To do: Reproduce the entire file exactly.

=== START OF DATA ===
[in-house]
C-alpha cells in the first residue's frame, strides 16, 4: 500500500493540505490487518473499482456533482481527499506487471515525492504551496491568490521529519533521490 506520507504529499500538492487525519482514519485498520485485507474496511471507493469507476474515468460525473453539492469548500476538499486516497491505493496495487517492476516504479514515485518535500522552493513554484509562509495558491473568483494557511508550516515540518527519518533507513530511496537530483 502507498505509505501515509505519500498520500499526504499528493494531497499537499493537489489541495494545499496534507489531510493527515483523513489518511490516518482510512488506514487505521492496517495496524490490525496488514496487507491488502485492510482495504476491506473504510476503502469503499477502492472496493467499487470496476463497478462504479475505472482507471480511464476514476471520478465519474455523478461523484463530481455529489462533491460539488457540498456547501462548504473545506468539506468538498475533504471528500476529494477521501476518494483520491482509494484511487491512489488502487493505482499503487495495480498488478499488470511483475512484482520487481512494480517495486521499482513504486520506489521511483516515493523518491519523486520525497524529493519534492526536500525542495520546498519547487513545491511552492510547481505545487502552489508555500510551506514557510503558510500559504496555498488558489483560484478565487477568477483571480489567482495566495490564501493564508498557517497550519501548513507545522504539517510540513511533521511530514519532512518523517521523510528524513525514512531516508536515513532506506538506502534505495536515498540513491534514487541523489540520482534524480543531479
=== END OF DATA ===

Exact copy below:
[in-house]
C-alpha cells in the first residue's frame, strides 16, 4: 500500500493540505490487518473499482456533482481527499506487471515525492504551496491568490521529519533521490 506520507504529499500538492487525519482514519485498520485485507474496511471507493469507476474515468460525473453539492469548500476538499486516497491505493496495487517492476516504479514515485518535500522552493513554484509562509495558491473568483494557511508550516515540518527519518533507513530511496537530483 502507498505509505501515509505519500498520500499526504499528493494531497499537499493537489489541495494545499496534507489531510493527515483523513489518511490516518482510512488506514487505521492496517495496524490490525496488514496487507491488502485492510482495504476491506473504510476503502469503499477502492472496493467499487470496476463497478462504479475505472482507471480511464476514476471520478465519474455523478461523484463530481455529489462533491460539488457540498456547501462548504473545506468539506468538498475533504471528500476529494477521501476518494483520491482509494484511487491512489488502487493505482499503487495495480498488478499488470511483475512484482520487481512494480517495486521499482513504486520506489521511483516515493523518491519523486520525497524529493519534492526536500525542495520546498519547487513545491511552492510547481505545487502552489508555500510551506514557510503558510500559504496555498488558489483560484478565487477568477483571480489567482495566495490564501493564508498557517497550519501548513507545522504539517510540513511533521511530514519532512518523517521523510528524513525514512531516508536515513532506506538506502534505495536515498540513491534514487541523489540520482534524480543531479